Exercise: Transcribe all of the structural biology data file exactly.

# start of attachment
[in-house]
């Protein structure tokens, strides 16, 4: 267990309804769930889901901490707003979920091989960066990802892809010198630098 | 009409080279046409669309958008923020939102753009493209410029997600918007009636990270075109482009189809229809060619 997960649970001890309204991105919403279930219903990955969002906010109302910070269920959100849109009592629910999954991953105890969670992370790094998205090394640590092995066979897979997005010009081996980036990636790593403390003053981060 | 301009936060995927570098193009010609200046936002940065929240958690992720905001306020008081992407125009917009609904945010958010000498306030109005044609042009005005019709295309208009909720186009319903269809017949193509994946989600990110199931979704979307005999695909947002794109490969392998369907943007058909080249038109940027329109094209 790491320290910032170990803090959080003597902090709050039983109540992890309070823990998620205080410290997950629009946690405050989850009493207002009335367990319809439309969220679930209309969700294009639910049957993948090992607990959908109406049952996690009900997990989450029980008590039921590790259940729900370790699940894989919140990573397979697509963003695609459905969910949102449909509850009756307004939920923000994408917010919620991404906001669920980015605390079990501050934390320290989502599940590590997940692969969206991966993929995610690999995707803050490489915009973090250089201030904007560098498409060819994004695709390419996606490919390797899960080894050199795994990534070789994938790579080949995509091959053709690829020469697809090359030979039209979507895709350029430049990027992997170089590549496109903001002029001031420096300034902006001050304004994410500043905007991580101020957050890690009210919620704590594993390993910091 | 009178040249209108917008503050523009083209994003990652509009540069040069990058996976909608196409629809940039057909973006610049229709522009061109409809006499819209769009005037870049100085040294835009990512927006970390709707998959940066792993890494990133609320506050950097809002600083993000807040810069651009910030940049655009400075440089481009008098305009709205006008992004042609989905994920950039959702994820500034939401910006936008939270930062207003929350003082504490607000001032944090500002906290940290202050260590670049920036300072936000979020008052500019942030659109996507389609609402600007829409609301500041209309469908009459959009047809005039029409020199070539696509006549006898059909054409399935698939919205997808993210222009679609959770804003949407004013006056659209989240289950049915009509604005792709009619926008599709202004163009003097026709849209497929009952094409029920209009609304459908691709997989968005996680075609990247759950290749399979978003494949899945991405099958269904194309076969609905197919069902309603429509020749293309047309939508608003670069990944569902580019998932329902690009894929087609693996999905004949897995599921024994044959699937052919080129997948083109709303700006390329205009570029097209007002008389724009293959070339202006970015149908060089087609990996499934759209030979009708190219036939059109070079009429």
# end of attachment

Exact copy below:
[in-house]
């Protein structure tokens, strides 16, 4: 267990309804769930889901901490707003979920091989960066990802892809010198630098 | 009409080279046409669309958008923020939102753009493209410029997600918007009636990270075109482009189809229809060619 997960649970001890309204991105919403279930219903990955969002906010109302910070269920959100849109009592629910999954991953105890969670992370790094998205090394640590092995066979897979997005010009081996980036990636790593403390003053981060 | 301009936060995927570098193009010609200046936002940065929240958690992720905001306020008081992407125009917009609904945010958010000498306030109005044609042009005005019709295309208009909720186009319903269809017949193509994946989600990110199931979704979307005999695909947002794109490969392998369907943007058909080249038109940027329109094209 790491320290910032170990803090959080003597902090709050039983109540992890309070823990998620205080410290997950629009946690405050989850009493207002009335367990319809439309969220679930209309969700294009639910049957993948090992607990959908109406049952996690009900997990989450029980008590039921590790259940729900370790699940894989919140990573397979697509963003695609459905969910949102449909509850009756307004939920923000994408917010919620991404906001669920980015605390079990501050934390320290989502599940590590997940692969969206991966993929995610690999995707803050490489915009973090250089201030904007560098498409060819994004695709390419996606490919390797899960080894050199795994990534070789994938790579080949995509091959053709690829020469697809090359030979039209979507895709350029430049990027992997170089590549496109903001002029001031420096300034902006001050304004994410500043905007991580101020957050890690009210919620704590594993390993910091 | 009178040249209108917008503050523009083209994003990652509009540069040069990058996976909608196409629809940039057909973006610049229709522009061109409809006499819209769009005037870049100085040294835009990512927006970390709707998959940066792993890494990133609320506050950097809002600083993000807040810069651009910030940049655009400075440089481009008098305009709205006008992004042609989905994920950039959702994820500034939401910006936008939270930062207003929350003082504490607000001032944090500002906290940290202050260590670049920036300072936000979020008052500019942030659109996507389609609402600007829409609301500041209309469908009459959009047809005039029409020199070539696509006549006898059909054409399935698939919205997808993210222009679609959770804003949407004013006056659209989240289950049915009509604005792709009619926008599709202004163009003097026709849209497929009952094409029920209009609304459908691709997989968005996680075609990247759950290749399979978003494949899945991405099958269904194309076969609905197919069902309603429509020749293309047309939508608003670069990944569902580019998932329902690009894929087609693996999905004949897995599921024994044959699937052919080129997948083109709303700006390329205009570029097209007002008389724009293959070339202006970015149908060089087609990996499934759209030979009708190219036939059109070079009429």